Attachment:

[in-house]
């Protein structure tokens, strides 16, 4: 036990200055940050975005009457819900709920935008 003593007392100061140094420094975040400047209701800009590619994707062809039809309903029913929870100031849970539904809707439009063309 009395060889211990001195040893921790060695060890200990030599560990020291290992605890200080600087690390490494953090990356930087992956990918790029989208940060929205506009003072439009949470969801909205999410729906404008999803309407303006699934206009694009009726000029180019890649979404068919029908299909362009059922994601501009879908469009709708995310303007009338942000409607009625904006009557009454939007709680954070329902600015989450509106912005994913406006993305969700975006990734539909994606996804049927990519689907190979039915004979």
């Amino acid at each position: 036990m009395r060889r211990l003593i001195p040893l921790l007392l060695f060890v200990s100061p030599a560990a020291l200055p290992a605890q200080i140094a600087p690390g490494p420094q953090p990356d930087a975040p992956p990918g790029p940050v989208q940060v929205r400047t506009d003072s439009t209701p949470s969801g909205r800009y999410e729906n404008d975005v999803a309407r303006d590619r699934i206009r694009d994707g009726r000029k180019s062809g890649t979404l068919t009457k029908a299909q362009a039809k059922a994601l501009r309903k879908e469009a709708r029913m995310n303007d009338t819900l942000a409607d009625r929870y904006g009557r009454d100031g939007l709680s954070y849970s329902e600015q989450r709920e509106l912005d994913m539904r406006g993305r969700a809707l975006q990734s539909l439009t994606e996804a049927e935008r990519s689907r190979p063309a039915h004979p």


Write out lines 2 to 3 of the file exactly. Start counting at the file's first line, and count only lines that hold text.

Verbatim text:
């Protein structure tokens, strides 16, 4: 036990200055940050975005009457819900709920935008 003593007392100061140094420094975040400047209701800009590619994707062809039809309903029913929870100031849970539904809707439009063309 009395060889211990001195040893921790060695060890200990030599560990020291290992605890200080600087690390490494953090990356930087992956990918790029989208940060929205506009003072439009949470969801909205999410729906404008999803309407303006699934206009694009009726000029180019890649979404068919029908299909362009059922994601501009879908469009709708995310303007009338942000409607009625904006009557009454939007709680954070329902600015989450509106912005994913406006993305969700975006990734539909994606996804049927990519689907190979039915004979």
């Amino acid at each position: 036990m009395r060889r211990l003593i001195p040893l921790l007392l060695f060890v200990s100061p030599a560990a020291l200055p290992a605890q200080i140094a600087p690390g490494p420094q953090p990356d930087a975040p992956p990918g790029p940050v989208q940060v929205r400047t506009d003072s439009t209701p949470s969801g909205r800009y999410e729906n404008d975005v999803a309407r303006d590619r699934i206009r694009d994707g009726r000029k180019s062809g890649t979404l068919t009457k029908a299909q362009a039809k059922a994601l501009r309903k879908e469009a709708r029913m995310n303007d009338t819900l942000a409607d009625r929870y904006g009557r009454d100031g939007l709680s954070y849970s329902e600015q989450r709920e509106l912005d994913m539904r406006g993305r969700a809707l975006q990734s539909l439009t994606e996804a049927e935008r990519s689907r190979p063309a039915h004979p």